It’s those cars that we recommend as best for the job of towing, in turn tapping into the goodness elsewhere in the Navara range.

The 2.3-litre twin-turbo engine is smooth and grunty and can be relatively fuel efficient.


Toyota Kluger

The Kluger doesn’t have the same tow capacity of many others mentioned here. Instead it tops out at 2000kg, leaving those bigger loads for something else.

That’s in part because underneath the high-riding SUV body is a passenger car architecture that’s more focused on comfort and everyday control over the ruggedness of an off-roader.

The Kluger is best left to light tracks at best. Its optional four-wheel drive system isn’t set up for the heavy duty stuff and it doesn’t have the ground clearance to clear big rocks or ridges.

But the 3.5-litre V6 has loads of pull and will easily shift smaller caravans or boats. Sure, it’ll need more of a rev to get moving, but the Kluger will still do a decent towing job for those who don’t need to lug heavier loads.


Holden Trailblazer

It was formerly known as the Colorado 7 – the 7 denoting the number of seats – but the large off-roader morphed into the Trailblazer in 2016. With the change of name came a styling update and some local engineering tweaks that made it better to drive.

That included tuning of the transmission with the 2.8-litre four-cylinder turbo diesel. It’s a grunty unit that is nicely suited to long-distance touring and towing duties, the latter extending to an overall capacity of 3000kg.

And the Trailblazer is a proper off-roader, so you can go dventuring beyond its towing duties.

Even better is that prices are more subdued than some rivals due to the closure of the Holden brand in 2020. Warranty and after-sales support is still available through a network appointed by General Motors.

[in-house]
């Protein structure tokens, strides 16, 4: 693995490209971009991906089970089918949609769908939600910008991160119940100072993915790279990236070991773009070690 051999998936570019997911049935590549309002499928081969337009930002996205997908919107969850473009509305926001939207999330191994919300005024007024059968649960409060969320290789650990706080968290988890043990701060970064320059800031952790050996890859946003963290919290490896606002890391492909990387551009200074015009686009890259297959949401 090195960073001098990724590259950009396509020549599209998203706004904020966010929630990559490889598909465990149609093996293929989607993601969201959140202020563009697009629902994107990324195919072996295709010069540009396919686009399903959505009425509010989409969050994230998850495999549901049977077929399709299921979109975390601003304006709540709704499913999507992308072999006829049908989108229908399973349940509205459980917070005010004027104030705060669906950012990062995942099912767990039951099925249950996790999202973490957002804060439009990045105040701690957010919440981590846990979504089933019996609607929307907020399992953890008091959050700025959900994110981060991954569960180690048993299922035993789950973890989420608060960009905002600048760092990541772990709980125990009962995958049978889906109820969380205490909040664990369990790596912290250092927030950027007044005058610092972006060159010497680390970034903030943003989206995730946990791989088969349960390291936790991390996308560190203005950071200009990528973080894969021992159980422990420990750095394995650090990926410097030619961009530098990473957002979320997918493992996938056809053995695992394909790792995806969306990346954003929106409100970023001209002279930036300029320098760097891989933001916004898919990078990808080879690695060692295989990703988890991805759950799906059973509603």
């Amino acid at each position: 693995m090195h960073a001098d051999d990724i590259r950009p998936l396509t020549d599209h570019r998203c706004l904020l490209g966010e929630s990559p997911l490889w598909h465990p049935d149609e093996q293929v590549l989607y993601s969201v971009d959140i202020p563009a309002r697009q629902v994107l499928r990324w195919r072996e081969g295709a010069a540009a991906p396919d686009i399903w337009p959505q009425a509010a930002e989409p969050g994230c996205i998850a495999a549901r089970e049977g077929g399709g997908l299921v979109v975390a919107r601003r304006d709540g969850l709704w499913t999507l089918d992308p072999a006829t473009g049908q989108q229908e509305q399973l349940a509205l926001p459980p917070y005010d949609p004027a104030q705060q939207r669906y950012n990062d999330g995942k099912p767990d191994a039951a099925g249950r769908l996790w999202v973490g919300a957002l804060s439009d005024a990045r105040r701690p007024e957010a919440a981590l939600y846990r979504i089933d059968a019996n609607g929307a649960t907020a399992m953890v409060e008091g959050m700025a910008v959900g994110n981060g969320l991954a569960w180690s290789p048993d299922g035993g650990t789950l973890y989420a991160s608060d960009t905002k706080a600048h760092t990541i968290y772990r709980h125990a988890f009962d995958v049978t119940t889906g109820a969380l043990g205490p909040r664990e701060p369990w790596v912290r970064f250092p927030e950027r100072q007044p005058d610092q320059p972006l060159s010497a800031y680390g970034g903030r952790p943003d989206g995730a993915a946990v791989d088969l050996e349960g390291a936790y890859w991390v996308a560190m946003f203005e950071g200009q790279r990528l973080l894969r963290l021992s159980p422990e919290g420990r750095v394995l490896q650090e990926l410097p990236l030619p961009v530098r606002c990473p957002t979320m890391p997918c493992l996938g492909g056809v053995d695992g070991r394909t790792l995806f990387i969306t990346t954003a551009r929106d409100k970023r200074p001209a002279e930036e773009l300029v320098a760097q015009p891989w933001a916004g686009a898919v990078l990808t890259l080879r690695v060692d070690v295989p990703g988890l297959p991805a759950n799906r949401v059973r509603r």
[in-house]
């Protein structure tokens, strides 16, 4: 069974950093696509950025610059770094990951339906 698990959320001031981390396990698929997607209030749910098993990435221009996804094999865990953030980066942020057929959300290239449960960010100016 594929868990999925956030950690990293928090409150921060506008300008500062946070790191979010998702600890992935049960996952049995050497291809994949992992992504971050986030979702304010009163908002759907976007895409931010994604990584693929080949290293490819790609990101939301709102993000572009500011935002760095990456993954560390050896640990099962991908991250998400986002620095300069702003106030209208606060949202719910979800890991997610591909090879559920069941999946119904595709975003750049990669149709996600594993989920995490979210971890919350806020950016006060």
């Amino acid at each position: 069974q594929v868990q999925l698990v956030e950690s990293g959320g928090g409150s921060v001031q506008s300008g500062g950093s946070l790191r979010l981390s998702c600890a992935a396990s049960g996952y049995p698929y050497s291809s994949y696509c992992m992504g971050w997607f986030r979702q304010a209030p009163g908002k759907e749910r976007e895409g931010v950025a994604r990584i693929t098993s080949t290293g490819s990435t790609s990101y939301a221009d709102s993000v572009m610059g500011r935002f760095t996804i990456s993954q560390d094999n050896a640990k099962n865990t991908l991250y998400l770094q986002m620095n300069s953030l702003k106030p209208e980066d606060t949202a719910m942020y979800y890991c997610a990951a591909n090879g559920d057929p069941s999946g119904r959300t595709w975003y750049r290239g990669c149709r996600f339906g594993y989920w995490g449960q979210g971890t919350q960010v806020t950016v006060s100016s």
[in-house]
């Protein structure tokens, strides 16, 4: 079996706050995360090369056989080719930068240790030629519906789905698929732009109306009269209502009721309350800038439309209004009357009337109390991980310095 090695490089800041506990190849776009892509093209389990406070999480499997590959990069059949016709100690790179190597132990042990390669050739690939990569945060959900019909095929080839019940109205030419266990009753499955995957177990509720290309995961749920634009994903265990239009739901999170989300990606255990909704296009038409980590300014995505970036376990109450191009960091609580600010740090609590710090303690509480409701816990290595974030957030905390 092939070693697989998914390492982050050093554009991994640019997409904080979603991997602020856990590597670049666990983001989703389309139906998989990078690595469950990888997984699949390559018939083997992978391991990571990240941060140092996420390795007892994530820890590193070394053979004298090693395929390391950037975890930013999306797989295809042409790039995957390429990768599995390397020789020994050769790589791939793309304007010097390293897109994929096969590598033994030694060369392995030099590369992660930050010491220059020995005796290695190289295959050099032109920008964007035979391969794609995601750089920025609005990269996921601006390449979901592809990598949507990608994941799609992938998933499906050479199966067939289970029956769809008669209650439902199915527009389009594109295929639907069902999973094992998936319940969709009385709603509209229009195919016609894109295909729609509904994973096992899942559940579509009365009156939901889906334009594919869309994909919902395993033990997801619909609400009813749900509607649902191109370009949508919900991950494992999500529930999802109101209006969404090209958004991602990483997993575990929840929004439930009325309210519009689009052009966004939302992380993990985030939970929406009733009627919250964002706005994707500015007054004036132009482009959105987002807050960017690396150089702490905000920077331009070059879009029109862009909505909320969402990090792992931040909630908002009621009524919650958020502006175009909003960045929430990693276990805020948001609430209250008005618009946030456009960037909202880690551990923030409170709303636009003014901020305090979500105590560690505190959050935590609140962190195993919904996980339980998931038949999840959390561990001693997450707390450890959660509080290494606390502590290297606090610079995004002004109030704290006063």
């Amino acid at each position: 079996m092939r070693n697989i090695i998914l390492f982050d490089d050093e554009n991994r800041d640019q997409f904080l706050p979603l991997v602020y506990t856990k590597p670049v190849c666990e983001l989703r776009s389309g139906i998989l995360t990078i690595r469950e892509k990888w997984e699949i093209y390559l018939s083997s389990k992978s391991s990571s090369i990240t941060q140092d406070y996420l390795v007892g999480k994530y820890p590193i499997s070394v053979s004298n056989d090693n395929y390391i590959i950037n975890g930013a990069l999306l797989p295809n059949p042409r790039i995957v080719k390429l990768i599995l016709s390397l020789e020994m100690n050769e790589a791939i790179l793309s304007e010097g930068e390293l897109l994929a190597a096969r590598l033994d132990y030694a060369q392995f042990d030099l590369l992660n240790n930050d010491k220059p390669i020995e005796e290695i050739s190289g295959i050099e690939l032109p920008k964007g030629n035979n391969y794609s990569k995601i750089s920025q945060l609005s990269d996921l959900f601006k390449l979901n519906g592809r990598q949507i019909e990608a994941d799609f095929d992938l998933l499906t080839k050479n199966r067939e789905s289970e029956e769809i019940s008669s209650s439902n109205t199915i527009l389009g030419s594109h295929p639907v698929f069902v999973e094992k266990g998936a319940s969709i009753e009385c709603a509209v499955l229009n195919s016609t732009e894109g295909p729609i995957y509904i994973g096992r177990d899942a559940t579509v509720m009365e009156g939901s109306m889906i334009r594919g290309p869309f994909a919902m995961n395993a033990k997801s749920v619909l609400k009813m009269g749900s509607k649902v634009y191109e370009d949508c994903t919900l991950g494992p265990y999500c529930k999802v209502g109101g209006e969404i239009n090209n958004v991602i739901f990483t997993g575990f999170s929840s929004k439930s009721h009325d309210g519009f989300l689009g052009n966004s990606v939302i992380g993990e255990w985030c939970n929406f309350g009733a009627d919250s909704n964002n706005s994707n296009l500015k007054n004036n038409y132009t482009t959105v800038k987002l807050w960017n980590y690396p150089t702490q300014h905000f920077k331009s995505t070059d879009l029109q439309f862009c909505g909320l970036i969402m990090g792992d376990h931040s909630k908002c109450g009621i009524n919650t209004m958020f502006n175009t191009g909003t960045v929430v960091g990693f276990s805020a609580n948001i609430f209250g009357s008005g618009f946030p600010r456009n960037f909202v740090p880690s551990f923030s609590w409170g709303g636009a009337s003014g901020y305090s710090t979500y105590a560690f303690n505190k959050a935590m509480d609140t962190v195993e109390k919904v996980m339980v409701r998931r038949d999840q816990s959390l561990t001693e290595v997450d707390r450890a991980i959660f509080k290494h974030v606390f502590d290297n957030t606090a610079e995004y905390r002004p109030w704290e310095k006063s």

Land Rover Discovery Sport

Land Rovers often have quite high tow capacities compared with rivals and the Discovery Sport is no different. Smaller in stature than the regular Discovery, the Sport is more city friendly while still having some adventurous spirit in its DNA.

Plus, with a range of hearty diesel engines it is beautifully suited to towing compared with some other mid-sized SUVs. The Td4 models have torque where you need it but the Sd4 ups that by adding another turbo and a lot more pull across the rev range.

The Discovery Sport is also rated to tow up to two tonnes. Plus, it exudes some British class in the cabin.


Jeep Grand Cherokee

The long-running Grand Cherokee has always been a popular choice for towing. That’s because it’s not as big as some of the hulking off-roaders on the road but it can still tow as much as them, with up to 3.5 tonnes of tow capacity.

Not all Grand Cherokees can tow the full 3500kg (two-wheel drive ones have a lower limit) but those that can often make a popular choice for grey nomads and couples wanting to explore.

The 3.0-litre V6 turbo diesel is the weapon of choice for those hitting the road. And while the Grand Cherokee isn’t as accomplished as the Jeep Wrangler in the rough stuff, it still has available off-road hardware for tackling some challenging terrain.


Mitsubishi Pajero Sport

Relying on the bones of the Triton ute, the Pajero Sport makes a strong start on the towing front.

It can haul up to 3100kg, which is impressive for a seven-seater that’s not as big and bulky as some, even if the chome-heavy styling certainly stands out.

With no relation to the regular Pajero other than its name, the Pajero Sport gets a 2.4-litre four-cylinder mated to an eight-speed automatic. It also has Mitsubishi’s clever Super Select four-wheel drive system, which allows the car to be driven on bitumen with all four wheels driving.

There’s proper off-road cred, too, although the on-road manners aren’t as well resolved as some.